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Welcome to Dive Gear Reviews, a comprehensive guide to scuba diving equipment. Scuba diving is an expensive pursuit, so looking up reviews for a particular article of equipment is a wise precaution before investing any hard-earned money in it. However, consumer reviews may or may not be written by an experienced diver, and magazine reviews could be suspect due to the advertising ties of the publication in question. Dive Gear Reviews provides cross-referenced reviews assembled by an expert, making it possible to see at a glance what multiple sources said about a particular piece of scuba equipment. If one magazine loved a scuba regulator or a dive computer, but the consumers hated it, that information will be found here.
17
December

Mares Smart Dive Computer Review

Written by Dive Gear Reviews Editor. Comments Off on Mares Smart Dive Computer Review Posted in: Between $251-$500, Dive Computers

New dive computers these days come laden with so many features that the dot-matrix display sometimes seems passe. It’s not, because it is still the display of choice for almost all computers, including new computers, but that doesn’t eliminate the problem of using the old system to efficiently and conveniently work with all those data options and widgets.

That is what Mares was clearly keeping in mind with the Smart. The number cruncher side of the device works as a multi-gas scuba computer and as a freediving computer, with all the now-expected capabilities, such as switching between imperial and metric, altitude adjustment, ascent monitor and alarm, and battery indicator. The computer operates on a simple two-button system, and has a depth limit of 150 m.

So far, so good, but plenty of dive computers have that stuff. What the Smart also has is a very crisp dot matrix display, and a display organization that is tight and effective. Consumers found it sleek, easy to use and easy to read, and Scuba Diving gave the Smart a Best Buy award for 2014.

Average Price: $400

17
December

Akona 7mm Quantum Stretch Wetsuit

Written by Dive Gear Reviews Editor. Comments Off on Akona 7mm Quantum Stretch Wetsuit Posted in: Between $251-$500, Wetsuits

Akona is a branch of Sherwood, the Quantum Stretch is their standard wetsuit line, and the 7mm version is the thickest version in that line. The suit has a sealed vertical zipper up the back, plus smoothskin O-rings on the wrists and ankles. From consumers and professional reviewers, the Quantum Stretch earned high marks for being super-stretchy and flexible. Scuba Diving didn’t give it an award, but they did name it one of the best wet suits they saw in 2014. Women’s, 5mm and 3 mm versions are also available.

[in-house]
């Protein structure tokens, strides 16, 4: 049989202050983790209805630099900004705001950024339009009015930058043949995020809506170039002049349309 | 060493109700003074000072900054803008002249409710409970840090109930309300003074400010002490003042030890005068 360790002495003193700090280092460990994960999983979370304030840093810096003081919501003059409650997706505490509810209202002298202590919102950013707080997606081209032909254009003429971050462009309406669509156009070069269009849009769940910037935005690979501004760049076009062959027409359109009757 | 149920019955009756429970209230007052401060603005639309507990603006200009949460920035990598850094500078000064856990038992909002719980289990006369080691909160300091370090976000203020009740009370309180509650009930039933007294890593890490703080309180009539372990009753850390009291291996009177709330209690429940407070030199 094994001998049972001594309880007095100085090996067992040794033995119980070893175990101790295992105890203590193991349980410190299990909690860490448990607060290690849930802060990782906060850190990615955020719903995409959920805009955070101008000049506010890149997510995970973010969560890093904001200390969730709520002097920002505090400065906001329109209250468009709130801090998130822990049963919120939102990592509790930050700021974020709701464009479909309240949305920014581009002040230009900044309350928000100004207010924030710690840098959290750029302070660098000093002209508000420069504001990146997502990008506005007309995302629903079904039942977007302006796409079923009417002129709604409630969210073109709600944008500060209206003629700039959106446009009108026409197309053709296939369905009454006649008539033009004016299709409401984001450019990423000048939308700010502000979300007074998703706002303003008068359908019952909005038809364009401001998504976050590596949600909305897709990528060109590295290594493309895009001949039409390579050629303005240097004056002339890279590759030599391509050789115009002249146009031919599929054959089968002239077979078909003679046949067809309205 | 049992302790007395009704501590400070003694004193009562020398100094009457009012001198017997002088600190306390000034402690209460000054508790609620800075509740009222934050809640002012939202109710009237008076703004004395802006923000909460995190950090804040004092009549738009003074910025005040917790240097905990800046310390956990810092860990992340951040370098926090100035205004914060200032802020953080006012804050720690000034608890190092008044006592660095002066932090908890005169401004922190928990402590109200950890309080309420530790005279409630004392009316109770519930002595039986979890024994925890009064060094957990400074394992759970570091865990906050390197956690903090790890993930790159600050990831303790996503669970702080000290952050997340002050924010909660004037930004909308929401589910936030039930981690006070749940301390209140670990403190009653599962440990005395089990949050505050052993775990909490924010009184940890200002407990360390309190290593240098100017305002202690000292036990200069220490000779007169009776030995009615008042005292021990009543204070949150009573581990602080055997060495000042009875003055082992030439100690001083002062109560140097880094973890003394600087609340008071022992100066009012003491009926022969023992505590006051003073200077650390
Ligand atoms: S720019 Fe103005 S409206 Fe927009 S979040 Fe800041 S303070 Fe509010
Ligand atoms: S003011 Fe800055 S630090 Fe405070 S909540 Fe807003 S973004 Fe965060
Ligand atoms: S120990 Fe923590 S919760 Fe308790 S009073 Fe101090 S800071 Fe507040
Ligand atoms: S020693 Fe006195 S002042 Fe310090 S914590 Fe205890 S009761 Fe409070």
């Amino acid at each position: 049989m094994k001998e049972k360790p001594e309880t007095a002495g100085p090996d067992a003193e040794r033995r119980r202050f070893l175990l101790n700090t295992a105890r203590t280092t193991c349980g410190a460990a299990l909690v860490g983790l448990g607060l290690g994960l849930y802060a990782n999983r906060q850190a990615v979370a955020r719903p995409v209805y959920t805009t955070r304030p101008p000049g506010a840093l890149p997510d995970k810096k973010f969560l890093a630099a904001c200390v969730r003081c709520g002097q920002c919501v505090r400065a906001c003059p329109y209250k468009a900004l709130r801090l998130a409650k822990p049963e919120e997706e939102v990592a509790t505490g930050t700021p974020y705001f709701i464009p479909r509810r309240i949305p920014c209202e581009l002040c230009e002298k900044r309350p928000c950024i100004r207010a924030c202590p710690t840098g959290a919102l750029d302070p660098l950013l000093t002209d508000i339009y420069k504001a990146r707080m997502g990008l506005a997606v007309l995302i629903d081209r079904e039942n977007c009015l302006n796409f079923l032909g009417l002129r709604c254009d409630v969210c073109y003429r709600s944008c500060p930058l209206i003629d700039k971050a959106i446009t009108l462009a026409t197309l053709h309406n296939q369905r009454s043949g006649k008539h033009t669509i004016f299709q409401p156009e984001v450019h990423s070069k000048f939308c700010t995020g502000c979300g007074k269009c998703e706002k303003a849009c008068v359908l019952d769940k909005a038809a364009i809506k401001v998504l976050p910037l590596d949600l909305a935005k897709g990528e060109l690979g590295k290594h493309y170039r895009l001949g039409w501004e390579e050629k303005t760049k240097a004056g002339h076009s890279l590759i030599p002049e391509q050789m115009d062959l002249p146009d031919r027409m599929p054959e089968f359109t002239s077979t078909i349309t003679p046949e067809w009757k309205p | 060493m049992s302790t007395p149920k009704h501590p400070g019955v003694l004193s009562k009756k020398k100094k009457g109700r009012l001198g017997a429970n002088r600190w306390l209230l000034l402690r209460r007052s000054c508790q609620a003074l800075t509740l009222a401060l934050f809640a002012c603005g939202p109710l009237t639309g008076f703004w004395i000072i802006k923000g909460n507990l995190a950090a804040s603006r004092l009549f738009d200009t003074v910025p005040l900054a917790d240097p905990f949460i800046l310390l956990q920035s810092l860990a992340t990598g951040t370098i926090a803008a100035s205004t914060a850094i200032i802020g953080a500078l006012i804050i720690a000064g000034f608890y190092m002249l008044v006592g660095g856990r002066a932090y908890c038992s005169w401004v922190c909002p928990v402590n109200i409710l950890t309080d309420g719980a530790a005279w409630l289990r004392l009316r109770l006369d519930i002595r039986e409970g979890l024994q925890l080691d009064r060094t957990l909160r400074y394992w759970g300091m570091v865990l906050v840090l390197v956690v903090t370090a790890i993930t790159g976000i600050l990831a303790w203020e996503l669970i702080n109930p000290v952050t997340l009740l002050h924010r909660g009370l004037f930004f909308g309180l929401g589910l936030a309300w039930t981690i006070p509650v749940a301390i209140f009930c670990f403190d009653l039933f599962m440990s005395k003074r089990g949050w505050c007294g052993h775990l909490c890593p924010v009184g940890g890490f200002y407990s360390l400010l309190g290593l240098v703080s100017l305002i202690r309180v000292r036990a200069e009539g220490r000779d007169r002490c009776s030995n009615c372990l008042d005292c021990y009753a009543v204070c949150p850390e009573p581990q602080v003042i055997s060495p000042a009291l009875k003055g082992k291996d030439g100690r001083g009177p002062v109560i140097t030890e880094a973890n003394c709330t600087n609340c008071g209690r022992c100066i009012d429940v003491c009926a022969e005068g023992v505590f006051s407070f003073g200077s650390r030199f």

Average Price: An added bonus is that the Akona 7mm Quantum Stretch is one of the cheapest of the thick wetsuits around. The suit is listed at $325, but often appears for sale for as little as $230.

14
October

Gear Keeper RT5-5901Retractor Snap Dive Gear Review

Written by Dive Gear Reviews Editor. Comments Off on Gear Keeper RT5-5901Retractor Snap Dive Gear Review Posted in: Below $100, Other Accessories

The Gear Keeper Retractor Snap is the kind of useful, inexpensive little accessory that almost never appears in flashy scuba diving magazines. The “retractor” part of the snap refers to the tough, auto-retracting nylon line, which allows you to pull out a chosen piece of gear for easy handling without having to unhook it. Take your dive camera: hook it on, pull out some line, and swing it around as you need to. You can even just let go of your camera on the spot if you suddenly need both hands without fear of losing it, because it is clipped on and tethered. In a pinch, the retractor snap can even be used to tether you to a line.

Simply put, this piece of gear is so cheap and so useful that if you have a big dive light (the kind you can’t put in a pocket) and/or a dive camera, you ought to have one.

Average Price: $13

14
October

Oceanic OCI Computer

Written by Dive Gear Reviews Editor. Comments Off on Oceanic OCI Computer Posted in: Dive Computers, Over $500

When a dive computer comes with a four digit price tag these days, it is a matter of course that it either has a color, not-dot-matrix display, an air hose transmitter, or both. With the Oceanic OCI, it’s option #2. It’s a wristwatch-style dive computer with a screw-in wireless transmitter for your hose, making it air integrated while replacing your gauges.

The number cruncher is loaded with features, including digital compass and two different dive algorithms but despite that field testers and consumers agree that its use is intuitive, the sort of thing you can figure out insofar as the basic operation goes without reference to the manual. Exploring the full capability of the computer, however, means thumbing through the booklet.

Using it is easy too, even with dive gloves, thanks to four chunky, steel-finish buttons.  Fans of the OC1 should pay close attention to this as a replacement, because it’s basically a somewhat updated computer sans the titanium housing. Scuba Diving named it a Tester’s Choice in 2014, and it has gotten top marks from owners.

Average Price: $1,200